Last month our writers shared some of their holiday traditions and plans for the upcoming season. In November, we continue our conversation about holidays. How do we juggle visitors, travel with small children, eat well amidst all that delicious food and most importantly, take time to just BREATHE? This time of year can very quickly become stressful, so we hope our writers' words this month will give you a few moments to slow down, think about how you're spending your energy and encourage you during this busy, but wonderful time of year. ~TMC As I write this, it's a Saturday night, 9 pm, and I've just finished changing the sheets on our bed, doing a quick-clean of the bathroom and have a load of laundry in the washer. I also still have a pile of ironing next to me, dishes in the kitchen and I can see the dust glowing smugly under the lamplight of my desk. And I know that next Saturday, the dust may be gone and the ironing will be caught up (OK, that's a flat out lie. I'm pretty sure it's been there for a month)...but there will be other things to do, things I feel should have been done already. It's a constant cycle for me - for any mom I think - and a hard one to win in my mind.
I had a mini-silent-panic-attack today, as I realized that in 2 weeks, our son is turning one and the party I've planned, while so much fun, is a lot of work. Once that is over, the holiday season is in full swing, and I'm letting myself worry about how it's going to go. Last year, I had a newborn who had just been diagnosed with some seriously awful reflux, so while we tried to enjoy the holiday season, it's all a bit of a sleepless-nights/crazy hormonal blur. This year, while I still really have no clue what I'm doing, I'm at least comfortable having a baby (most days), but have never had one during the 'normal' holiday season. What will be the same? What will change? Will I miss parts of it from before? Mostly - how in the world am I going to actually take time to enjoy it?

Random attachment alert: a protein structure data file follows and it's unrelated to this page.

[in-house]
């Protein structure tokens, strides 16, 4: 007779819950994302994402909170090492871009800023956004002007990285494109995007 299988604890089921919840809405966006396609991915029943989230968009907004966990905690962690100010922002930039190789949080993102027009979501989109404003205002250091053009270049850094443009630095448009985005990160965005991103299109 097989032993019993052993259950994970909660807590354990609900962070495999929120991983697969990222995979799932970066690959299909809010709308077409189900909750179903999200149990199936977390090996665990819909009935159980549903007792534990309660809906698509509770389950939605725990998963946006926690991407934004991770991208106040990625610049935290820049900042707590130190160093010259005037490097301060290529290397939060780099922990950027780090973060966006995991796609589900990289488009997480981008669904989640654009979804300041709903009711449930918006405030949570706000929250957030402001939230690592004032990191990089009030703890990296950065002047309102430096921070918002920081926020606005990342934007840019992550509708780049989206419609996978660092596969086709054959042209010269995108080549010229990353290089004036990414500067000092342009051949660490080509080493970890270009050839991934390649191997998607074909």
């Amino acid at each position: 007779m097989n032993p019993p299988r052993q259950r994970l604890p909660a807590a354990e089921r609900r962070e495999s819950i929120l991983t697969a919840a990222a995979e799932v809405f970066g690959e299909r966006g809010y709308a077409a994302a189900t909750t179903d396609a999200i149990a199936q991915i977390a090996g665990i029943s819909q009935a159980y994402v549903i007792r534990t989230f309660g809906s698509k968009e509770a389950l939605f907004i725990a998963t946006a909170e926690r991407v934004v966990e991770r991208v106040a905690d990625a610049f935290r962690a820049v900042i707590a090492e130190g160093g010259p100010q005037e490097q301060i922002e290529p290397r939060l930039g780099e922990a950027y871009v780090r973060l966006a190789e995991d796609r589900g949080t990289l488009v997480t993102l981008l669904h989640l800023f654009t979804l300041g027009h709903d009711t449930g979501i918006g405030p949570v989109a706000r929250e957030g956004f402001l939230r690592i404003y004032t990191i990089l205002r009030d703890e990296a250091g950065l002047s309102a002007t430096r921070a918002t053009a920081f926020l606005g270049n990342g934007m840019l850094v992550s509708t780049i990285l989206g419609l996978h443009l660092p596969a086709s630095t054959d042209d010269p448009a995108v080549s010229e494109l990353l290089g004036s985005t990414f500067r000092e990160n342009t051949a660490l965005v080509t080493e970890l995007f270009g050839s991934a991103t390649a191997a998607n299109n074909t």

Working between 25 - 30 hours a week outside of the home, one of my biggest struggles as a mom is taking time to stop and enjoy the moment. There is always something that should be done, and the ever-lingering 'mommy guilt' (that I know is not from God) likes to lurk around in the shadows, trying to steal those moments because 'this one more thing' must get done. Often it feels like I'll never not feel like I'm running to catch up.
But tonight, while doing those quotidian tasks, I was thinking: what is it I remember about holidays growing up? What do I love even now, now that I've been 'on my own' for a good number of years? I love: cramming a bunch of family around a table and giving thanks and eating way too much; watching football in our sweats and eating leftover turkey for a week; going to the Christmas tree farm every year the first weekend after Thanksgiving; celebrating Advent by lighting the candles every evening and singing; going to stores and hearing Christmas music everywhere; taking time to wrap each gift carefully and place it 'just so' under the tree; pulling out the 'partridge in a pear tree' towel for the kitchen; watching movies like You've Got Mail and White Christmas and Miracle on 34th Street; traveling and welcoming family; celebrating with friends into the wee hours to welcome the New Year.
You know what I don't remember? I don't remember if my laundry was done, or if everything was perfectly dusted, or if there were dishes piled in the sink. In fact, those dishes represented a house full of family, love and laughter. So, this year, while it may be new and a little bit different than before, those are the things I want to focus on. Things like the sound of my baby boy laughing with his daddy, things that 30 years from now, I'll still remember and cherish...while I do the ironing that most assuredly will still be there.